Dow Enjoys Strong Week on Solid GDP, Euro Zone News

Last week, the Dow enjoyed significant gains and broke the 12,000 mark for the first time since early August.  The market benefitted from a European debt deal and better-than-expected Gross Domestic Product (GDP) growth in the third quarter.

On the home front, the US economy grew at a 2.5 percent annual rate from June through September.  This is the strongest quarter of 2011 and the best we have seen in a year.  While positive, the number is still less than the first and second quarters of 2010, which saw growth near 4 percent.  The number is enough to ease double-dip recession fears, but there are still a number of reasons to be cautious.  Unemployment remains over 9 percent and disposable income actually fell in Q3. We will need to see more positive numbers before we are convinced of an optimistics economic outlook.

European debt uncertainty has dragged on the market for months, and the recent debt deal has given cause for optimism of much needed stability from the region. European leaders persuaded private banks and insurers to accept a 50 percent loss on Greek government bonds, which will cut Greece’s debt by 100 billion Euros and bring debt down to 120 percent of GDP (from 160 percent).  The EU is also aiming to complete a package of full aid for Greece by the end of the year to total 130 billion Euros. Euro zone leaders also agreed to increase the European Financial Stability Facility to 1 trillion Euros. The fund had dropped to 290 billion Euros after giving aid to Ireland, Portugal and Greece.

A few notes about the housing market.  Rob Chrisman puts out Daily Mortgage News and Commentary on his Blog, and is an excellent source of information.  In a recent post he noted that CoreLogic estimates that about 53 percent of borrowers with equity in their homes are paying above market rates, which is defined as the current average plus 1 percent.  Nearly 36 percent pay more than 5.5 percent, and nearly 17 percent pay above 6 percent.  These numbers suggest that plenty of home owners can still benefit from refinancing.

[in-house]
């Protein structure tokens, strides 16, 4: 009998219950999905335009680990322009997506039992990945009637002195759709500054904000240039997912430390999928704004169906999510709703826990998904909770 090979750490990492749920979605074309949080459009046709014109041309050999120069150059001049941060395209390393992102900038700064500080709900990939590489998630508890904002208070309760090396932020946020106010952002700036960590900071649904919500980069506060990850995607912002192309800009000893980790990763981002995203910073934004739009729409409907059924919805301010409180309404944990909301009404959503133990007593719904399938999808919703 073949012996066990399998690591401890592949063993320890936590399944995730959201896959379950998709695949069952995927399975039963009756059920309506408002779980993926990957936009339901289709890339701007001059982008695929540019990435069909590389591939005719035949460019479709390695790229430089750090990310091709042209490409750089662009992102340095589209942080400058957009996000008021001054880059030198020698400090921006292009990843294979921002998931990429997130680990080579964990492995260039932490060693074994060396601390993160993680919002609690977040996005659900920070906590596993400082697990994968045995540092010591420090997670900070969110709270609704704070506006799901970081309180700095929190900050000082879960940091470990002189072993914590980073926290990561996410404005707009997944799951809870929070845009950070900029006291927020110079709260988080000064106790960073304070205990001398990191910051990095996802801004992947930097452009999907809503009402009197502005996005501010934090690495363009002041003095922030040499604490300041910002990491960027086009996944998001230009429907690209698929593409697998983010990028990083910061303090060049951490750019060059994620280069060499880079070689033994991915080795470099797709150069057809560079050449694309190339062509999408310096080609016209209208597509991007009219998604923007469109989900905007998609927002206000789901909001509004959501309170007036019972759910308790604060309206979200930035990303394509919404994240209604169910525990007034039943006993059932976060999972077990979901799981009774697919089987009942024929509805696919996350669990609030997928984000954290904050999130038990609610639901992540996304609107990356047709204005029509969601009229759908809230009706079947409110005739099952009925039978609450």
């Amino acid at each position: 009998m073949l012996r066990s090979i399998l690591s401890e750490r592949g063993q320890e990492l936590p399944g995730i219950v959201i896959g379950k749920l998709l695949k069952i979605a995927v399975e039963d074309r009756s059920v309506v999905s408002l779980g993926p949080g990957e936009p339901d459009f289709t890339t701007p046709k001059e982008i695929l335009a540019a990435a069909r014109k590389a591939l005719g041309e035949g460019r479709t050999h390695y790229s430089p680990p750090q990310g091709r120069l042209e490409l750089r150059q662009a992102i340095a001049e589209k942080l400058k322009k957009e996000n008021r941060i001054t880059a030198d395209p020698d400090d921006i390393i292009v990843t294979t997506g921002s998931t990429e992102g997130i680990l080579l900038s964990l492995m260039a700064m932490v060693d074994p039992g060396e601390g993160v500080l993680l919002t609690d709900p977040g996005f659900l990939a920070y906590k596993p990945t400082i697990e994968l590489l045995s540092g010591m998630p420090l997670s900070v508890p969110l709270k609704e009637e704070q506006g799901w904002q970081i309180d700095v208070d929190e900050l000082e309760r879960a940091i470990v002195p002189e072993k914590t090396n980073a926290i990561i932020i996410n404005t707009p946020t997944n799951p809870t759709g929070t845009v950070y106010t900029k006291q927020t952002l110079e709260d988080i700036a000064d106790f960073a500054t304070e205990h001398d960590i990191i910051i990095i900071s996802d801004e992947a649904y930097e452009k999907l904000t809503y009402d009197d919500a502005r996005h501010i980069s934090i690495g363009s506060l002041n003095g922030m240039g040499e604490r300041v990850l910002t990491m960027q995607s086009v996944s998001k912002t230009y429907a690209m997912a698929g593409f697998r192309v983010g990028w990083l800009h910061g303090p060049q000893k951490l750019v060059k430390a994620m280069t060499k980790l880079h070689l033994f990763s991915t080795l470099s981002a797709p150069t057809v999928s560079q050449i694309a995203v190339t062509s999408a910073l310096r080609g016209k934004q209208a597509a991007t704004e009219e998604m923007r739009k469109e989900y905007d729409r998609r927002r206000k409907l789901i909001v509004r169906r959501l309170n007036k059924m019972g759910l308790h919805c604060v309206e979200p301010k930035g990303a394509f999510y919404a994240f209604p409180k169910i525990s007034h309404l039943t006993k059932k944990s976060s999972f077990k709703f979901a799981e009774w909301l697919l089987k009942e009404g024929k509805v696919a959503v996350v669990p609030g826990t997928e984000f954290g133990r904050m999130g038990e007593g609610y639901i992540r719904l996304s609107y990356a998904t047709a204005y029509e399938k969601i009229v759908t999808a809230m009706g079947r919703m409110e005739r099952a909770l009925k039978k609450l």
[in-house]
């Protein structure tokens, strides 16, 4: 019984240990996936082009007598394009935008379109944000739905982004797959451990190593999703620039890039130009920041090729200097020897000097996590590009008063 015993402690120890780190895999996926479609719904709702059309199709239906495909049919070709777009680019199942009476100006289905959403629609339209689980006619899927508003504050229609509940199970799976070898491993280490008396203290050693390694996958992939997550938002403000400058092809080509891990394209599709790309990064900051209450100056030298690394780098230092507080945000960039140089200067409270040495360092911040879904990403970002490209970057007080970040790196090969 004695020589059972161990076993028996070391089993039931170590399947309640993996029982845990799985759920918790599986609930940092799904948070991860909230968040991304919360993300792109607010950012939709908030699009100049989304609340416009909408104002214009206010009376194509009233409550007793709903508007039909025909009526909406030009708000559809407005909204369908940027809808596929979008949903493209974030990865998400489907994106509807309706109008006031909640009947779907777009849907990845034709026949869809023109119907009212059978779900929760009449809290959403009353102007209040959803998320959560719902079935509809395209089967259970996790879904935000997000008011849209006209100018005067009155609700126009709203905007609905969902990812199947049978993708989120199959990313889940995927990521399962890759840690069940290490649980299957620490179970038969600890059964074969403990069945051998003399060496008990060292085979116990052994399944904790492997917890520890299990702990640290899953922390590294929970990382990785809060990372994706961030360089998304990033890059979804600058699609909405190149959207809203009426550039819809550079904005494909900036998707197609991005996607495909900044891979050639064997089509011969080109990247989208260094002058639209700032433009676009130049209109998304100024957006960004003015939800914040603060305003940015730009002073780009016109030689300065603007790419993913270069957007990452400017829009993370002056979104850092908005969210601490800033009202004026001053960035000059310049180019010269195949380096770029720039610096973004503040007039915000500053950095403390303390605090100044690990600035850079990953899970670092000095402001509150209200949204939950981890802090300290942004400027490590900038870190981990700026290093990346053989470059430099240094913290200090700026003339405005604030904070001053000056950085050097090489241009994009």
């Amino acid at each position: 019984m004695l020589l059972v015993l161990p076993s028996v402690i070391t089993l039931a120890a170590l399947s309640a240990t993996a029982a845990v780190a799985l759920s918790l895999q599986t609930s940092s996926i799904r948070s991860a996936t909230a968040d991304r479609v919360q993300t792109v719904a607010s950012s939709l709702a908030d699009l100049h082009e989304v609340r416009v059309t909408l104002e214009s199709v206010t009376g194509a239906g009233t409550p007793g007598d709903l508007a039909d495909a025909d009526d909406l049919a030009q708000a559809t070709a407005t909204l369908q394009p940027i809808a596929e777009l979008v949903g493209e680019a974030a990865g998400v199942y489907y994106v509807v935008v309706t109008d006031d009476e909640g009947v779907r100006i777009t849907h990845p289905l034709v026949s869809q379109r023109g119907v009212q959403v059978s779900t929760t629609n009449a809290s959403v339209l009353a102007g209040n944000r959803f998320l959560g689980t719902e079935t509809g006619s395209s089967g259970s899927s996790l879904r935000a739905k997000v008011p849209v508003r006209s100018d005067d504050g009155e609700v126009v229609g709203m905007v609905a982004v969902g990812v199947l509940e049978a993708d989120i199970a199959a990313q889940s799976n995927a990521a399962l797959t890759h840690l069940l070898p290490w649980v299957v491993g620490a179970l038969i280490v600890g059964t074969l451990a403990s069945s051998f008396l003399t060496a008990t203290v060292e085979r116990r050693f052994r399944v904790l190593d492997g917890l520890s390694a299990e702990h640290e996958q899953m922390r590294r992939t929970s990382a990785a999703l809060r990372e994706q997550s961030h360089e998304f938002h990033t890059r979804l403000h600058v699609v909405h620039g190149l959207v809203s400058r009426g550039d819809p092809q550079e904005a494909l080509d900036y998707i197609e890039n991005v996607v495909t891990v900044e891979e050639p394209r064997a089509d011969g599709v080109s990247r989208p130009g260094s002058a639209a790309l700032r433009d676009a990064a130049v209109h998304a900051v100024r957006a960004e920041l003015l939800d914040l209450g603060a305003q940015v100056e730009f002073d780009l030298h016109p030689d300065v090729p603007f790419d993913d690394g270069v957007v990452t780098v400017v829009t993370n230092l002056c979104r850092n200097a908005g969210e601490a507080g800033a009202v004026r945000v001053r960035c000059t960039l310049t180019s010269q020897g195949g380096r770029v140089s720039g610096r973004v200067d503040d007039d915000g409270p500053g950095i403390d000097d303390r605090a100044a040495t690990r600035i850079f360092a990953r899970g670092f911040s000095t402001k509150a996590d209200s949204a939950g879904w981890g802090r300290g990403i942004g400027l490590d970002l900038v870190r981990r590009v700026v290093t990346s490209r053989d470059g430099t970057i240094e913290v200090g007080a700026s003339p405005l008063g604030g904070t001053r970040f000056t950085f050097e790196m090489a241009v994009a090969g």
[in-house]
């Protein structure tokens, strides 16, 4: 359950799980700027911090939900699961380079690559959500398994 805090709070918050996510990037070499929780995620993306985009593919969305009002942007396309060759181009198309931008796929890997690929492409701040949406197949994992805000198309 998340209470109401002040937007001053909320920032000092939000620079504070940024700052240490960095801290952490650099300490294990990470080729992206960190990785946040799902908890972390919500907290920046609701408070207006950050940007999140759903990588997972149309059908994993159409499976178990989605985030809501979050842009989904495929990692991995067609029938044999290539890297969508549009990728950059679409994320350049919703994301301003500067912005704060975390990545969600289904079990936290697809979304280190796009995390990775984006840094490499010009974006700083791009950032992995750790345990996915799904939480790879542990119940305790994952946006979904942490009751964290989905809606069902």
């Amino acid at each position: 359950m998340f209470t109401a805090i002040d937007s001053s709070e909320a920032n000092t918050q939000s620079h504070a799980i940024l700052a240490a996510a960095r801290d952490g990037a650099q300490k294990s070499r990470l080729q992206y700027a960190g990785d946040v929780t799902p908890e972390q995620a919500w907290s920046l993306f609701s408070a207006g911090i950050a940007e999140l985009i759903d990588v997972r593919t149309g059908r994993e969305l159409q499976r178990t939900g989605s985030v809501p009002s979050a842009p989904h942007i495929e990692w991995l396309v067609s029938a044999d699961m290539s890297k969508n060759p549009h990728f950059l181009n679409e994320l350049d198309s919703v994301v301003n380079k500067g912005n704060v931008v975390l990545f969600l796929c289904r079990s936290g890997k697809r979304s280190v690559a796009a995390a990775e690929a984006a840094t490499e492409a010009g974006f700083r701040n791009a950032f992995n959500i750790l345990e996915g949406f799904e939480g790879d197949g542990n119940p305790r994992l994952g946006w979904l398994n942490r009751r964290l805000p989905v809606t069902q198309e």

Also from Mr. Chrisman – September saw a 5.7 percent increase in New Home Sales, which is the highest rate in five months.

Rates this week have ticked up as influenced by the strong market showing.  We have the 30 year fixed at 3.750 percent (3.902 percent APR), and the 15 year fixed at 3.000 percent (3.345 percent APR).

We will be looking at October’s economic numbers over the coming weeks as they are released.  This should give us some further context for the market’s strong finish to the month.  Check in with our Facebook and Blog for this information as it comes.


I just watched the news and saw all the snow back East along with the traffic jams some accidents have caused.  Then I went outside (9 pm) and enjoyed the weather we are having here!!!   Another great weather day tomorrow (and for the rest of the week it appears).

Take Credit Card Payments…Yourself!

There’s a really cool product I just picked up. It’s called the Square and it’s a small credit card reader that plugs into an IPAD, Iphone, or Android device. You need to download the free app, configure the bank account you want payments to go to and that’s it.

You can use it when you sell something to someone on Craigslist or just to get payment from a friend that owes you some money. Small businesses and non-profits can use it to take payments or donations. It will also email a receipt to the person.

It doesn’t cost anything for the Square or the app. You can pick one up from Target for $10 which includes a code to redeem on their website and they’ll put $10 into your back account or just register on their website and they’ll ship you one for free.

It only costs 2.75% for the transaction which is very reasonable for a credit card transaction. There are no other fees.

Check it out!


HARP Program “Eased” to Expand Refinance Eligibility